Sandy Soil And Container Trees

By Teo Spengler | April 4, 2022
Image by Olga Rodina
by Teo Spengler
April 4, 2022

For a long time I thought of outdoor potted plants as geraniums on the windowsill. Those days are gone. When I took up residence in San Francisco’s Outer Richmond neighborhood, I learned just how helpful it was to have the option of planting trees in containers. My Meyer lemon tree was my first, but not my last, container planting experiment for trees.

Why Plant Trees in Containers?

Many garden problems that appear to require time-consuming solutions can be solved in a minute by container planting. One good example is living where the winter is too cold for your plants. 

If your trees are hardy to zone 6 and you live in zone 5, you only have a few options. One is to swap in all your trees for hardier species. One is to move to a warmer location. The third, and only workable solution is to transplant your trees into containers and move them inside in winter.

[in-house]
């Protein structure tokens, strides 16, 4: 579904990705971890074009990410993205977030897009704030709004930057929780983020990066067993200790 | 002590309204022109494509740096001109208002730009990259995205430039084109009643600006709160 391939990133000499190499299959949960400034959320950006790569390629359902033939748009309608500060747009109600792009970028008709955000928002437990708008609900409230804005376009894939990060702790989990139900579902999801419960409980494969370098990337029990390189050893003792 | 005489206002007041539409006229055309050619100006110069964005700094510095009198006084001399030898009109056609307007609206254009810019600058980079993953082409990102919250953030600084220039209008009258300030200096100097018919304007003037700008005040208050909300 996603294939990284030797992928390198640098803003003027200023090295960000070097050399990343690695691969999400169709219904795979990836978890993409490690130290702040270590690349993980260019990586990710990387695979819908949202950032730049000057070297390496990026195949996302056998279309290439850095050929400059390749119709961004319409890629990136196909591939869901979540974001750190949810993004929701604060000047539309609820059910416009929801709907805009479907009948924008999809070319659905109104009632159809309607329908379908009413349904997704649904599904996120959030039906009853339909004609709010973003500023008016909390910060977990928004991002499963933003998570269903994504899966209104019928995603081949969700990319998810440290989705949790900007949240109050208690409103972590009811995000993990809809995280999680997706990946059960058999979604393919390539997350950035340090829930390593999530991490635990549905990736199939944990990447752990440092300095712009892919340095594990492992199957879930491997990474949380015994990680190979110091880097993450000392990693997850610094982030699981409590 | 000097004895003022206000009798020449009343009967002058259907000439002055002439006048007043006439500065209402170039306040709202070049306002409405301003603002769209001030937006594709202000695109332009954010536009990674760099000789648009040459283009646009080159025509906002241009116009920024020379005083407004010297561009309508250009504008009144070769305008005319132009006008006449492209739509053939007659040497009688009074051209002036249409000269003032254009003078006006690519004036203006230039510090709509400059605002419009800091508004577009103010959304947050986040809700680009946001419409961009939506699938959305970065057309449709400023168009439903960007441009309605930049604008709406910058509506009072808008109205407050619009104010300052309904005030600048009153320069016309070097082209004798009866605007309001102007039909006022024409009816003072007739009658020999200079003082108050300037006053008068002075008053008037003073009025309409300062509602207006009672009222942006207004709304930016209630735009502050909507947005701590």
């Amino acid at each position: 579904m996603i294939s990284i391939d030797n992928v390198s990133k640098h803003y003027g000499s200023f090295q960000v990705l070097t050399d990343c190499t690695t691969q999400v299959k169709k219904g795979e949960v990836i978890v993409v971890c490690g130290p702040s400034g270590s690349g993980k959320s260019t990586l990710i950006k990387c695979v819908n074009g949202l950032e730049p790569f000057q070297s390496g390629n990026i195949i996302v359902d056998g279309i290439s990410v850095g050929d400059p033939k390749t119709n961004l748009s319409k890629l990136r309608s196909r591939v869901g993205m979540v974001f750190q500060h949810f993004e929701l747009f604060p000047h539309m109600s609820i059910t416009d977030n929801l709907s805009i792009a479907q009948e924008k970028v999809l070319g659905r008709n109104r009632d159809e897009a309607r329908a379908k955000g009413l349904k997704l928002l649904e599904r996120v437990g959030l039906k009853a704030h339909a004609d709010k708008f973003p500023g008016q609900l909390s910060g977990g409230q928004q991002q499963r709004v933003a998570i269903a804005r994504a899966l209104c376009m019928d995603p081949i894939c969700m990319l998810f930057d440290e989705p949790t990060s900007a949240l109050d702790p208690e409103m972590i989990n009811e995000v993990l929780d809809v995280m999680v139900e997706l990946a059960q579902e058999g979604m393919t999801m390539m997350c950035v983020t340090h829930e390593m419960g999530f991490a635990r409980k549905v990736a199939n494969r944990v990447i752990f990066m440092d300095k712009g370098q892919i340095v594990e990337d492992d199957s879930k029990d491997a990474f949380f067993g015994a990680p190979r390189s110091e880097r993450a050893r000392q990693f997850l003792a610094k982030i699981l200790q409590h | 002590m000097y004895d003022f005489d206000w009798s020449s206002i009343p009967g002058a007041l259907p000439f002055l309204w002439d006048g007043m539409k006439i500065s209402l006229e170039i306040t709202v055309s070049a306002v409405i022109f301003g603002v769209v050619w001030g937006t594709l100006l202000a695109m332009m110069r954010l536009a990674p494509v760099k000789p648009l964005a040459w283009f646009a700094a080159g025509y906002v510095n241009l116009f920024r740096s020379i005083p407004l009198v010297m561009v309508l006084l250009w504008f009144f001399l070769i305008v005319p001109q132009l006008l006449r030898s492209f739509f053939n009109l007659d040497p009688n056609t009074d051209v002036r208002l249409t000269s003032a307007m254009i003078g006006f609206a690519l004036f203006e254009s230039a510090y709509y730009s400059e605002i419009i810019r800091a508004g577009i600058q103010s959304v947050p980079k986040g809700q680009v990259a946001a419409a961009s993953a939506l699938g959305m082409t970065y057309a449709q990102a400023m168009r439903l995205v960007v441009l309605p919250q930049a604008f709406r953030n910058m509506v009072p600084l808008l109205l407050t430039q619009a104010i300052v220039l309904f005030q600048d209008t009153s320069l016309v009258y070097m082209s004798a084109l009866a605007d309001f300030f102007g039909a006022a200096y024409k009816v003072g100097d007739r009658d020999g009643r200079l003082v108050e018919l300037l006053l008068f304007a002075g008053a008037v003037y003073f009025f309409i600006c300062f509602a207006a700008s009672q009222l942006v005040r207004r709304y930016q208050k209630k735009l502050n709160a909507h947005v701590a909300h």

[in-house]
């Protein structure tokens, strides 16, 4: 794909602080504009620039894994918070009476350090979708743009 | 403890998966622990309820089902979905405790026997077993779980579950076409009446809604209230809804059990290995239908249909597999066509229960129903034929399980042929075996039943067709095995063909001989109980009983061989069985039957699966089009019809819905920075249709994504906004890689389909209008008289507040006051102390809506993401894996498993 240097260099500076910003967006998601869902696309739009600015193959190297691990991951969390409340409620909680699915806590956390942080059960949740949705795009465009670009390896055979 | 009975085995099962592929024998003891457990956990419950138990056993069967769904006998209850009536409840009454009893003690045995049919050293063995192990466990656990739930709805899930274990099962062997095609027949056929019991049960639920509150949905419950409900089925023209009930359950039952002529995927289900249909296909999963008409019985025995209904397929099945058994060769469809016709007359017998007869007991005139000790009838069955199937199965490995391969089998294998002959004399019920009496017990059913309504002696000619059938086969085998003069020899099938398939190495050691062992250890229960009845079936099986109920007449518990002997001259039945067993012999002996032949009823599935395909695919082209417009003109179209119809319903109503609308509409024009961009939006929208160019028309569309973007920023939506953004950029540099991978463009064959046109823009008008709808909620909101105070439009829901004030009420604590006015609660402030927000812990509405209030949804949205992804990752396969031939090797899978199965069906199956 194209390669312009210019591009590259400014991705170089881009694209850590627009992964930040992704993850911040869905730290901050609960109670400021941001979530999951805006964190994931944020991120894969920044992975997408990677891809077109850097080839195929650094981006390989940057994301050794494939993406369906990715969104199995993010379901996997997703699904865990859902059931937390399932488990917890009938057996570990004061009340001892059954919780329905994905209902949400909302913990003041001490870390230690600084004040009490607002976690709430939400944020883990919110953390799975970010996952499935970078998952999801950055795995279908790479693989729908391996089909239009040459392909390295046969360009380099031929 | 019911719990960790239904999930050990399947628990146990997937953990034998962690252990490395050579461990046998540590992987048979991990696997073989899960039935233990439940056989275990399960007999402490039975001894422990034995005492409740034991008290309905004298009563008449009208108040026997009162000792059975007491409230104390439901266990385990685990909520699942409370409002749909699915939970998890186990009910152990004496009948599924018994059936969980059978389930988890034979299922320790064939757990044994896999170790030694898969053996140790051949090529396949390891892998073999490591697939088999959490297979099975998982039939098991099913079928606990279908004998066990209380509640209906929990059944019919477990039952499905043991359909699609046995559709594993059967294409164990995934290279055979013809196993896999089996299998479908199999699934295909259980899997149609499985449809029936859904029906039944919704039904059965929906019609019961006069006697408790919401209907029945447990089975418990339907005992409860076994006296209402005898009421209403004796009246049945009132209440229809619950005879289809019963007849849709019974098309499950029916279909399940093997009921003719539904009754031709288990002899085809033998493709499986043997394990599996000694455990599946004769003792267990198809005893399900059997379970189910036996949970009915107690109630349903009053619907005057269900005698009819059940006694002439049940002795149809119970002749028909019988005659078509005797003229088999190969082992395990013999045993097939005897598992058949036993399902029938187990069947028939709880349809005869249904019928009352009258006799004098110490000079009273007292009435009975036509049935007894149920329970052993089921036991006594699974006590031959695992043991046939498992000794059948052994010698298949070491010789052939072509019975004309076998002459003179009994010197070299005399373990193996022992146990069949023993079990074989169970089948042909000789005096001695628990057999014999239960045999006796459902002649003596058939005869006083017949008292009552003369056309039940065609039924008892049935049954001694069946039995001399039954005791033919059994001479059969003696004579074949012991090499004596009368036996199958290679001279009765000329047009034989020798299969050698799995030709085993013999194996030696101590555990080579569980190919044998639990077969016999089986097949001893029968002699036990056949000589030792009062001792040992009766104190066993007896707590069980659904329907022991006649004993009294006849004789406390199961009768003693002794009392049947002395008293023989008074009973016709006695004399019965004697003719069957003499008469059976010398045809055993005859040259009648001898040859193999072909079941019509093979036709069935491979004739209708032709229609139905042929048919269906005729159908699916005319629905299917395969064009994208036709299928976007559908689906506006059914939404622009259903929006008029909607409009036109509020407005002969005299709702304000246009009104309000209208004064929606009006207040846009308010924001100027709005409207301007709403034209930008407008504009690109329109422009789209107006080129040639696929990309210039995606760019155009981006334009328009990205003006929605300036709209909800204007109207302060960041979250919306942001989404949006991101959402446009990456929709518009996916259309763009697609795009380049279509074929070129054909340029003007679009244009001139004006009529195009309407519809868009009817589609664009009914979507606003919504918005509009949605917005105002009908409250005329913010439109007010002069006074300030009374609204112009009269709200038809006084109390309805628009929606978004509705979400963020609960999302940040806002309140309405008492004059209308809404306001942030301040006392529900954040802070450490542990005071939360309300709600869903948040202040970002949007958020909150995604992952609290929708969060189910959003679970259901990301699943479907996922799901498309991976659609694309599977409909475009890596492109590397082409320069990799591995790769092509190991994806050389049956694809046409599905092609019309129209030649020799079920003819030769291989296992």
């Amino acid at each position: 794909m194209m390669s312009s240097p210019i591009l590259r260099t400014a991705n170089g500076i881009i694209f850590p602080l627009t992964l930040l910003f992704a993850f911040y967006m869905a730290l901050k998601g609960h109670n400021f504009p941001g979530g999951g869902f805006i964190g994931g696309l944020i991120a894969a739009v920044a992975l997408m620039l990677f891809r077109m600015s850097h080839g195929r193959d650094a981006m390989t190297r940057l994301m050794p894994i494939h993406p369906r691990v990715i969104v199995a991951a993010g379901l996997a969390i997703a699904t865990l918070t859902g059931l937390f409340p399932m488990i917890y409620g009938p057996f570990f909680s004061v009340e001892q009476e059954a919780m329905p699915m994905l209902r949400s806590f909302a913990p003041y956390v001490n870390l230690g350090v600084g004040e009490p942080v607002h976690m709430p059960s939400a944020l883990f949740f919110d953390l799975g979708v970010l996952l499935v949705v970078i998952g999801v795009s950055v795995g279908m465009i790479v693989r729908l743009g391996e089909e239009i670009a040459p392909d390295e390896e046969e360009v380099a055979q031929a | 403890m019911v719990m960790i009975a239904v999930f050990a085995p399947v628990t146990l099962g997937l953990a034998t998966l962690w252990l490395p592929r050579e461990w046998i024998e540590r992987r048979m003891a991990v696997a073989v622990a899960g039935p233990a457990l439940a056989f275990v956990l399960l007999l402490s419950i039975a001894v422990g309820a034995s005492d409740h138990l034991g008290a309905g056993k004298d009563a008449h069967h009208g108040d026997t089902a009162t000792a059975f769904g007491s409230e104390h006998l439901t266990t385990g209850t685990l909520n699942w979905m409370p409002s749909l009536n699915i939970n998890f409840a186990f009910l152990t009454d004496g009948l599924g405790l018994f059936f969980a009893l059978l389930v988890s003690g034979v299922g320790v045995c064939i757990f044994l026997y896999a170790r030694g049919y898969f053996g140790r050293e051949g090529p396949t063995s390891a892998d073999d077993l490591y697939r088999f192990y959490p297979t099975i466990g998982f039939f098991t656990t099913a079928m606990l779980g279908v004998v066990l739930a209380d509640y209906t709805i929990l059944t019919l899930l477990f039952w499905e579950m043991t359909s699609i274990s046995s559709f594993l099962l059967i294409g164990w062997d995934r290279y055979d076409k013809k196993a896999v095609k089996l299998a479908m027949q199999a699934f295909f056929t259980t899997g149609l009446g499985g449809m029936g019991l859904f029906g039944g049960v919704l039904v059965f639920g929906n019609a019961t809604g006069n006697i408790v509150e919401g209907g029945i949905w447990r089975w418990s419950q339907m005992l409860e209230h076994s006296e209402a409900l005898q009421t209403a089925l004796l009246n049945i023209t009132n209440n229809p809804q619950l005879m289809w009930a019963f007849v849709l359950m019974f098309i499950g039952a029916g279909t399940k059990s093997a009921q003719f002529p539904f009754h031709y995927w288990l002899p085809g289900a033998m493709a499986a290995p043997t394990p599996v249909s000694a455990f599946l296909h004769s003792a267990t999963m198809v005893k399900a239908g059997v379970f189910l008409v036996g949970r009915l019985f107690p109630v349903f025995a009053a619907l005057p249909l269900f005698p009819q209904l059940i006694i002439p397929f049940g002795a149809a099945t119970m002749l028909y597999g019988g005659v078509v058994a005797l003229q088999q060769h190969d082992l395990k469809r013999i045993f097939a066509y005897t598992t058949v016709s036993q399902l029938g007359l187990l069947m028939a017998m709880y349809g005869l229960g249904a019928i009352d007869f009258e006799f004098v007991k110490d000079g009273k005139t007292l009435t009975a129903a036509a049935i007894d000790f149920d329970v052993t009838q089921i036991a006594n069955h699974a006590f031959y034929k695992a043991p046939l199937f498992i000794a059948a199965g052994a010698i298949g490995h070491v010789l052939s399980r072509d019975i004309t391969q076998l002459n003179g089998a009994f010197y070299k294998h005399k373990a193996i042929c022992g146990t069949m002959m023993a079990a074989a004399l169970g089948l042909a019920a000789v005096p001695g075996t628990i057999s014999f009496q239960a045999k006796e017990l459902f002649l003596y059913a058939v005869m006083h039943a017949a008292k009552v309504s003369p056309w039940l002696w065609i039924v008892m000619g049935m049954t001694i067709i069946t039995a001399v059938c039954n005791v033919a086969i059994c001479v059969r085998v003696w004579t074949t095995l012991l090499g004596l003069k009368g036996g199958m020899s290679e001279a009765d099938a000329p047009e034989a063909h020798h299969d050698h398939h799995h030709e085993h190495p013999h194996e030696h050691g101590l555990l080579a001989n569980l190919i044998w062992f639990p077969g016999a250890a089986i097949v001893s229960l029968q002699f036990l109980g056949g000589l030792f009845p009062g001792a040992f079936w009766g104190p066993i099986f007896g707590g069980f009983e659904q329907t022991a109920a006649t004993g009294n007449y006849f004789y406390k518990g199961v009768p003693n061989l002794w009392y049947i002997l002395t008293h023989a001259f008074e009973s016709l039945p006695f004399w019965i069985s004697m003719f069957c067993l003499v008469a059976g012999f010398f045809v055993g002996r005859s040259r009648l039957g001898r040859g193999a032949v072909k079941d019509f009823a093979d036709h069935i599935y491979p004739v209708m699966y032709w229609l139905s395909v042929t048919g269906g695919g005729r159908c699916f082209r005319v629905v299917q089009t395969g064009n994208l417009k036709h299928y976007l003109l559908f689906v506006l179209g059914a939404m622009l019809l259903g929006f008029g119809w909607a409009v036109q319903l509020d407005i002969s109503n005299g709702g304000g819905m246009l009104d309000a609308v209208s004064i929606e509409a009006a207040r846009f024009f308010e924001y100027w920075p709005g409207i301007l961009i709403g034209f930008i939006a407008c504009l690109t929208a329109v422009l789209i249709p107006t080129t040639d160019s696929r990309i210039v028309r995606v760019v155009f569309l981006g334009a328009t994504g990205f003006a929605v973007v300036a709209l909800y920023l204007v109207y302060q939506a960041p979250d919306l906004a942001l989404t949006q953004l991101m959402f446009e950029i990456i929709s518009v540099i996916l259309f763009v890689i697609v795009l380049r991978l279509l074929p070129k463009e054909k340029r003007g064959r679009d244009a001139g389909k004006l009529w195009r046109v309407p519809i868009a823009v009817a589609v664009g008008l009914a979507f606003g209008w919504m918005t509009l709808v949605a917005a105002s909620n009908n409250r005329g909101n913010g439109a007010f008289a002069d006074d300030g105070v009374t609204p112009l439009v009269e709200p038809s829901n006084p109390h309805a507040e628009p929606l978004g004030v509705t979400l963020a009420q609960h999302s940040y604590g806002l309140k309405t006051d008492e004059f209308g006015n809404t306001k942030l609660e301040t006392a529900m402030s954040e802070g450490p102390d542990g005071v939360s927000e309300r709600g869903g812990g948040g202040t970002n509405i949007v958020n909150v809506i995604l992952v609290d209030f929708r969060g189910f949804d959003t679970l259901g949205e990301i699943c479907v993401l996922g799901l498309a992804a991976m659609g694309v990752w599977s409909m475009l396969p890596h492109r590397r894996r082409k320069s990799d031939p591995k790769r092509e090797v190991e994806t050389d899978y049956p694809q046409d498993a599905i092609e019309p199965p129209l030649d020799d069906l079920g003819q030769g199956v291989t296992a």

Sandy Soil and Container-Plant Trees

I don’t face the cold issue in San Francisco. I’m in hardiness zone 9 or 10, which means no freezes ever. But I have become a fan of container planting trees for another reason: the soil. 

My neighborhood in San Francisco used to be part of the area called Outer Lands. These were the vast sand dunes that banked the Pacific on the western edge of the city. In time, the dunes were developed into my neighborhood, the Richmond, and a neighboring region, the Sunset. The houses in these areas were built on the dunes and we have sandy soil  – like 100 percent sand – in the backyard. 

Selecting Your Soil

To plant trees in the backyard, I would have to dig out a large hole – large enough for the nature tree’s root system – and replace the sand with good soil. This mammoth project can be avoided by planting trees in containers. 

With pot planting, you get to pick your own soil, ideally the type ideally suited to the tree. That was the argument that won me over. I tried putting a Meyer Lemon tree in a pot and – after several years of great lemon crops – have never looked back. 

Of course, you can’t grow coast redwoods or beech trees in terra cotta pots, but fruit trees are a breeze. I now have the lemon tree, an apple tree and a dwarf cherry too. All seem happy and healthy with their roots in well-draining, compost-amended soil.

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